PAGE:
Unscheduled Friendship

Several months ago, Courtney and I  were growing tired of telling so and so every two weeks that "we should get together sometime." It was never happening. We weren't filling our home with people as often as we would have liked. So we experimented with a rule. If you offer dinner, you have to set a date–immediately.

Within weeks, we had several people over.

The experiment is now ritual.

While that has been a wonderful change. It was still so regimented, digging through the calendar for the next mutual date and setting a time of arrival as if this were a haircut or a reservation. It's closer to what we want, but not quite there. Or maybe it's just a piece of the larger puzzle we're working on.

But now a different sort of get together is emerging in our recently shrunk community.

Take for example one of the many blustery winter days we had this year in Goshen. When we found out that there was yet another state of emergency, making it illegal to drive, I let the world of facebook know that our front room was open for business, Courtney and I walked down to the Brew (which had to close) and grabbed the leftover coffee and baked goods, and within the hour our living room was packed. Most hung around until late afternoon.

Or consider the other night when we had some friends over for burgers. By the end of the evening our neighbors joined us for desert.

Or. A few weeks ago we ran into a neighbor and his girlfriend heading out the door. We all ended up at The Chief for ice cream.

In the past few months, we've probably had more impromptu get togethers than we've had in the last several years combined. And it's only possible because we have the space in our lives to let it happen. We haven't booked every cranny of our life into oblivion. And since everything is geographically squished together, people can drop in easily on their way to or from something else.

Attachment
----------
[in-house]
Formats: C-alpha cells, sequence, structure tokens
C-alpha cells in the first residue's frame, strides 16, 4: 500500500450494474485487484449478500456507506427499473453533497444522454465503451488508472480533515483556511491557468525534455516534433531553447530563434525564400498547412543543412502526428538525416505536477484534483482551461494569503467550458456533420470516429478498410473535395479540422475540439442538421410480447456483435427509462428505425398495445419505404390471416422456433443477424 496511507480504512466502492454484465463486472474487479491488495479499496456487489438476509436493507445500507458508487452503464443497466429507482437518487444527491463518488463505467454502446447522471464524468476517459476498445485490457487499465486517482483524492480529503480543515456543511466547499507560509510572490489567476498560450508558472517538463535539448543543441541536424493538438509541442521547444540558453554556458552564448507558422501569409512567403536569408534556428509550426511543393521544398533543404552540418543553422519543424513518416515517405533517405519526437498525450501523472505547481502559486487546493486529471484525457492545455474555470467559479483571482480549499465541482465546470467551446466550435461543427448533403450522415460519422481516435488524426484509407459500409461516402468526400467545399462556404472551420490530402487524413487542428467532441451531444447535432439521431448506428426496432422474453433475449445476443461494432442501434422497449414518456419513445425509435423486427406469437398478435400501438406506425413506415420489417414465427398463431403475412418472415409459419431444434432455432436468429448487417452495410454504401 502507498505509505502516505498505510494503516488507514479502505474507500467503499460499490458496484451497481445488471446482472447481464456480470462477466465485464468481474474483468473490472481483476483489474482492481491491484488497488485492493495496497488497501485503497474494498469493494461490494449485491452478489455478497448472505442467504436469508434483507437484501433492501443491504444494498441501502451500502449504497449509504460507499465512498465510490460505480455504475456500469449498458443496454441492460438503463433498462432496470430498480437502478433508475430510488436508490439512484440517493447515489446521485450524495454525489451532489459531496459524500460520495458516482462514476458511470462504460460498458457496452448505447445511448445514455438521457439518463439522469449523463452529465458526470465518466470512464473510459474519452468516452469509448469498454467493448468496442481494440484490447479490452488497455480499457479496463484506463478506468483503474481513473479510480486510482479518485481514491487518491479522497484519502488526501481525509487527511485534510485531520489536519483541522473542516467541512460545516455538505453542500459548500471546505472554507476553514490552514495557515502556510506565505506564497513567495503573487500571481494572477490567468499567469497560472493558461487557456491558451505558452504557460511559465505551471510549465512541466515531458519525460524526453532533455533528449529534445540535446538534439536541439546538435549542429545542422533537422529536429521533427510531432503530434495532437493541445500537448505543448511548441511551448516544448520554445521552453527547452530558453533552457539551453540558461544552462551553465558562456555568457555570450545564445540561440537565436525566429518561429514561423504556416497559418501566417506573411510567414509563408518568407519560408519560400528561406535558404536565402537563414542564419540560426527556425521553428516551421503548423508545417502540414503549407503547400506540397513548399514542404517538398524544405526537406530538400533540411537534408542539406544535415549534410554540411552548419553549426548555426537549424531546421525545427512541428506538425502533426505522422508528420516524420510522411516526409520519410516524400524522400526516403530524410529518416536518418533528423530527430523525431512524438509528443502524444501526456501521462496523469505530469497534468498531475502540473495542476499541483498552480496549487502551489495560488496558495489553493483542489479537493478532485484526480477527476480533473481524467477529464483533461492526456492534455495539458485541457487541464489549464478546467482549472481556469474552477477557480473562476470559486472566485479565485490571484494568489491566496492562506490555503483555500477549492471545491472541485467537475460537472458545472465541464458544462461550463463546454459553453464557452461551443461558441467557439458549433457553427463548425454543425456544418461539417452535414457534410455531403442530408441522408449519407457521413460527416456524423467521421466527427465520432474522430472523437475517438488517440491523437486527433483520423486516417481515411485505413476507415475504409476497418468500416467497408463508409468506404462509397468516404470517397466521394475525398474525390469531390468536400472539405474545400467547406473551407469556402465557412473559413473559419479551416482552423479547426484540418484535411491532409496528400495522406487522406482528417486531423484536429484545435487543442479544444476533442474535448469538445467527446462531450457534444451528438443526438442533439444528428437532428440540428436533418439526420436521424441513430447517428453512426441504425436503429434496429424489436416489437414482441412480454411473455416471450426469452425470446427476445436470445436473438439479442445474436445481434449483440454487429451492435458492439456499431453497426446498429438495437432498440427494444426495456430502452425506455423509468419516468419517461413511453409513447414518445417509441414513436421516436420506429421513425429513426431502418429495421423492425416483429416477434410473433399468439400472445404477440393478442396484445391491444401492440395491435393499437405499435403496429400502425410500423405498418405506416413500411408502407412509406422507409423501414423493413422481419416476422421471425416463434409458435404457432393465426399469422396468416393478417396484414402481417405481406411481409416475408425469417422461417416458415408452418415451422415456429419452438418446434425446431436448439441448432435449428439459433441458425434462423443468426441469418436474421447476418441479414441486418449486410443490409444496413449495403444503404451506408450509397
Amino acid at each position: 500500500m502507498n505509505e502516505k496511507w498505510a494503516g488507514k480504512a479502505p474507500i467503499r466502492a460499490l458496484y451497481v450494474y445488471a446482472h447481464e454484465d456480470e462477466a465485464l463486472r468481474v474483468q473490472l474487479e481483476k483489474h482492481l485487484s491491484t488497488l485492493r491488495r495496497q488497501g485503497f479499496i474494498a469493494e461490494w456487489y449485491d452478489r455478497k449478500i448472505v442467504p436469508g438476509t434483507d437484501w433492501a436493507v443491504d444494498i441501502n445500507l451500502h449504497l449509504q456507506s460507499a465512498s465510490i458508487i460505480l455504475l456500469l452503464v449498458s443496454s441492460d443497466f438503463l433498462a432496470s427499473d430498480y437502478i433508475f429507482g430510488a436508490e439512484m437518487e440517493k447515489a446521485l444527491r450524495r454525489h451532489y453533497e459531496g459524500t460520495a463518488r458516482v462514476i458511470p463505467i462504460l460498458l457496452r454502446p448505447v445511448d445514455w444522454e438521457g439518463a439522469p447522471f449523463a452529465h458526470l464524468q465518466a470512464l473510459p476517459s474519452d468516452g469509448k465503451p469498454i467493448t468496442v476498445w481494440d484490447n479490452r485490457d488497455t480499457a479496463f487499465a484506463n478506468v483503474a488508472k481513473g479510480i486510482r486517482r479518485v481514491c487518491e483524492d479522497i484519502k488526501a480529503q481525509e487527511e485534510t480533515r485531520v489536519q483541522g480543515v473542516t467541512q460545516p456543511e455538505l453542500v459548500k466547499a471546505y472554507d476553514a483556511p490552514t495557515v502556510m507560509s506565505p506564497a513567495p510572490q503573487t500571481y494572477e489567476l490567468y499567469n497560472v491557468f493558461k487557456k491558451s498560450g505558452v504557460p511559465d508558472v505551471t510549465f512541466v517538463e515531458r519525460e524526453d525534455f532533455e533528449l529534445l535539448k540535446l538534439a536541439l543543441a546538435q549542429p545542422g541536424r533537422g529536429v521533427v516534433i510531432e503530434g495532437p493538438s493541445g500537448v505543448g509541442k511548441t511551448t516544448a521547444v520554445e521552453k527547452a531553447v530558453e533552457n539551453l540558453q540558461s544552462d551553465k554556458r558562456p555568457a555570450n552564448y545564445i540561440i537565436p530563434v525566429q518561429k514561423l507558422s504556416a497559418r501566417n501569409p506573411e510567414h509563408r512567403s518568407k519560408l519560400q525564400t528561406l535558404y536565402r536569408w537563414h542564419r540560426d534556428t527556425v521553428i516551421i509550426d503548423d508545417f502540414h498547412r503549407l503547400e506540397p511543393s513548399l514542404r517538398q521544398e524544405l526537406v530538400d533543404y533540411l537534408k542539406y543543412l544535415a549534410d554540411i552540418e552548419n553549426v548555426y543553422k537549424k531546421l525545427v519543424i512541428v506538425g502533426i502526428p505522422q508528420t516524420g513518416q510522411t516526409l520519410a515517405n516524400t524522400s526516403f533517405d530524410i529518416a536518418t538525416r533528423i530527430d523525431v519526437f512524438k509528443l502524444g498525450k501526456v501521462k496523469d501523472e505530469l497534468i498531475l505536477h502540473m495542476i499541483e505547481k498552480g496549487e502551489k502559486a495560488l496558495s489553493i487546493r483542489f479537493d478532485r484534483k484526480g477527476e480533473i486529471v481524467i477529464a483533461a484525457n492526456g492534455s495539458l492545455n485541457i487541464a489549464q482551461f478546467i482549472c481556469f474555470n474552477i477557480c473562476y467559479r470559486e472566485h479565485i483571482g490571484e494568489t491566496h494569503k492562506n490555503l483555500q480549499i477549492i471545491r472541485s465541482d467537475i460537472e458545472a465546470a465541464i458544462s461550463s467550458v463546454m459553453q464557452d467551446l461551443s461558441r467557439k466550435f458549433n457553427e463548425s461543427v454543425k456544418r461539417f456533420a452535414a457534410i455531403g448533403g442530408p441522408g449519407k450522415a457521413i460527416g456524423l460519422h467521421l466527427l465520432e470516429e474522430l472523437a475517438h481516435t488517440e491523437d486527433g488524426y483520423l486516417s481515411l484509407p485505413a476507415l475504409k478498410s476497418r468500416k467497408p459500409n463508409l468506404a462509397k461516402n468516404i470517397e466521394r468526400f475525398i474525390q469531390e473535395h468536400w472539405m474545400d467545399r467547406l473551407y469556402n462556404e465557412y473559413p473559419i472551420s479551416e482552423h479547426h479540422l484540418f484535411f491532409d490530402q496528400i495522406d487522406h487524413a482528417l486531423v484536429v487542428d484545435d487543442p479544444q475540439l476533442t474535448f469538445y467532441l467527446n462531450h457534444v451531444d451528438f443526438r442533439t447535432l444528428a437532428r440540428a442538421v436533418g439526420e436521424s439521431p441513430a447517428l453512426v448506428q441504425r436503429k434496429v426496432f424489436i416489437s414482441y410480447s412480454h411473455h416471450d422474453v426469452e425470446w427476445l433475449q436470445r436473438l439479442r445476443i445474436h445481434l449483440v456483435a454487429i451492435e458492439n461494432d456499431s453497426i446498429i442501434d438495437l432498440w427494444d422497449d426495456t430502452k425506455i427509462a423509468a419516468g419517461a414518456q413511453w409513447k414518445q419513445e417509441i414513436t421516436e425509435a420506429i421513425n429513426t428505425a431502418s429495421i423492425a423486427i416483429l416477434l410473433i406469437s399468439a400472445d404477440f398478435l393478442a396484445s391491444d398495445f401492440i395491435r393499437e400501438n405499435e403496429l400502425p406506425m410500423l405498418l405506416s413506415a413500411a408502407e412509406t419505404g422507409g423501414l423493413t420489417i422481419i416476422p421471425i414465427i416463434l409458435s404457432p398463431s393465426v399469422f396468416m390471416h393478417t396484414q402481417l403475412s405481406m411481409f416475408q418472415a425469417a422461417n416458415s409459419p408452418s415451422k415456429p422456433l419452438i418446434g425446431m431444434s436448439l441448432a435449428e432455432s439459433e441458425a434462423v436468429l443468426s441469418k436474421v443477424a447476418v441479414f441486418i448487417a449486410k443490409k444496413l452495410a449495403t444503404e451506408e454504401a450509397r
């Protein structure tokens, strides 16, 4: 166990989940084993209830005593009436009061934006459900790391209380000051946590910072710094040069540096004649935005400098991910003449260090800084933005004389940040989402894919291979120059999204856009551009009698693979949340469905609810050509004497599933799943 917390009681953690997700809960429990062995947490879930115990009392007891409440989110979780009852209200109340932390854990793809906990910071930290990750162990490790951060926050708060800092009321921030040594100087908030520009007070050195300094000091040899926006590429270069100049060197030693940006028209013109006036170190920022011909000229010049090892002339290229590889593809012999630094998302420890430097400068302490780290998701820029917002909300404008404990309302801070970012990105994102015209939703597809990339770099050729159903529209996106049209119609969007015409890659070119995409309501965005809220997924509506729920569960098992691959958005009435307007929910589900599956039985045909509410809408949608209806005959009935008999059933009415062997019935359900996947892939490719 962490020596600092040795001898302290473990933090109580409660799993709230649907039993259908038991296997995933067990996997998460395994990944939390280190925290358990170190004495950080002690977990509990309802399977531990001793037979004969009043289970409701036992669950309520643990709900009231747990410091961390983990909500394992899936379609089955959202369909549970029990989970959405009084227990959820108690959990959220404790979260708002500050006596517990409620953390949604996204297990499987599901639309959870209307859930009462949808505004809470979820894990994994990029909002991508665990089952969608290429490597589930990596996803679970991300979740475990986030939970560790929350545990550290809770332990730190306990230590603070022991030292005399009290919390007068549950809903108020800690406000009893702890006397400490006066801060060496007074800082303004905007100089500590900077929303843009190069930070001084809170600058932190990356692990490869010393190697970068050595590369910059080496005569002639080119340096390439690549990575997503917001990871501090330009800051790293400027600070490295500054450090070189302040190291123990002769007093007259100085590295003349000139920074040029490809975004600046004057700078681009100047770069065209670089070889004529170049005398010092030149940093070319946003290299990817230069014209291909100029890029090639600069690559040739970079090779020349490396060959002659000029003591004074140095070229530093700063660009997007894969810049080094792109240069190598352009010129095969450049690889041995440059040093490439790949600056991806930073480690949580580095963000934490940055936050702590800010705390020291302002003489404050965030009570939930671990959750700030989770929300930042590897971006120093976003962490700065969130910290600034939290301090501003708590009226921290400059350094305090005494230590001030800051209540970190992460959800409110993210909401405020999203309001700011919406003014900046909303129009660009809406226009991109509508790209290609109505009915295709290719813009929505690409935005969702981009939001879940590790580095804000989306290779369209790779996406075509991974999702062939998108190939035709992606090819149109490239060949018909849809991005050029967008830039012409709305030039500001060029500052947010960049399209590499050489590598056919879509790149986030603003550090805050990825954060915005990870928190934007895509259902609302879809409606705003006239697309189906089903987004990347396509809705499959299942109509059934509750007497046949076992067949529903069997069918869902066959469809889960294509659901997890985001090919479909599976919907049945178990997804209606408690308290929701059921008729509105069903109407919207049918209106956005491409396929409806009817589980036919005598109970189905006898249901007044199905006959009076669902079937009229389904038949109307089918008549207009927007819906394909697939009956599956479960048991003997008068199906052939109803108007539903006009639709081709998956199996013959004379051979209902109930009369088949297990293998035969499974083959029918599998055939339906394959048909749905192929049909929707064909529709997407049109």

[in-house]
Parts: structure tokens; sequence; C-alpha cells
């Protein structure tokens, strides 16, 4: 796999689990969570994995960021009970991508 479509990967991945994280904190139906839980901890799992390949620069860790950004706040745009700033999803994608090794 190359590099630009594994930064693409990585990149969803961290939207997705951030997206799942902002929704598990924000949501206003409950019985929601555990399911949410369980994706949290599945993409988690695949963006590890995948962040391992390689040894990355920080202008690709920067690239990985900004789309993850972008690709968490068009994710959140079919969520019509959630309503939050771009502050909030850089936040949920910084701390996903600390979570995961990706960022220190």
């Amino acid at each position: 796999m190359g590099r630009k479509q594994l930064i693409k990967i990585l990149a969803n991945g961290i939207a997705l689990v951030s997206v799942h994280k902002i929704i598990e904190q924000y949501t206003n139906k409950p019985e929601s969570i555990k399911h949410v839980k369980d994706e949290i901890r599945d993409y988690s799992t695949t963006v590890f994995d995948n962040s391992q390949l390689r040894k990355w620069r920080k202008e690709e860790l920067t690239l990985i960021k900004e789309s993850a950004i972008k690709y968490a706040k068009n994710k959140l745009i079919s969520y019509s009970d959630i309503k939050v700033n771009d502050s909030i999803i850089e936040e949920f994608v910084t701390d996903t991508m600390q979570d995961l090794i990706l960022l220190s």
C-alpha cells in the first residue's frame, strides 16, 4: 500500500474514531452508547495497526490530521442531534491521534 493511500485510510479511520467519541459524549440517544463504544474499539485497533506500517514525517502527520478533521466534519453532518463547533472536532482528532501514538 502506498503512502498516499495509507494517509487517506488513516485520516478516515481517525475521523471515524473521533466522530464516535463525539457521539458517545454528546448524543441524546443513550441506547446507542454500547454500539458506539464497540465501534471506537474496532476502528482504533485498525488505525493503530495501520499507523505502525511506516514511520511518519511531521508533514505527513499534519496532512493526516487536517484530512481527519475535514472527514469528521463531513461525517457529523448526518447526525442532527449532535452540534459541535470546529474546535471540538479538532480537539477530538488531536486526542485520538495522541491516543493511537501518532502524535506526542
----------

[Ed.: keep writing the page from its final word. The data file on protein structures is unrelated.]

It reminds me a bit of my college days in Ohio. I lived on a small campus with 70-100 other students in the middle of a cornfield. There was almost always something to do, something going on, some great conversation waiting to happen. It's the sort of thing that we are told is an aberration. This sort of community that both drives you mad and madly in love is a one time deal. I realize now, that was a lie.

The truth is that I was in the process of exchanging that sort of community for things like privacy, a better paying job, immediate home ownership, and a host of other opportunities. (And I'm not just talking ideals, I've actually turned all these things down in the last couple years because the opportunities presented would disrupt the sort of life we want to live.) The reason that sort of life is unique to certain bubbles in the universe that we hold so dear, places like college, or camp, or camping, etc. is because we aren't willing to volunteer the limitations necessary to create that sort of environment in the everyday.  It's not a requirement that we live the way we do–but lets be honest with ourselves. For most of us, we traded in.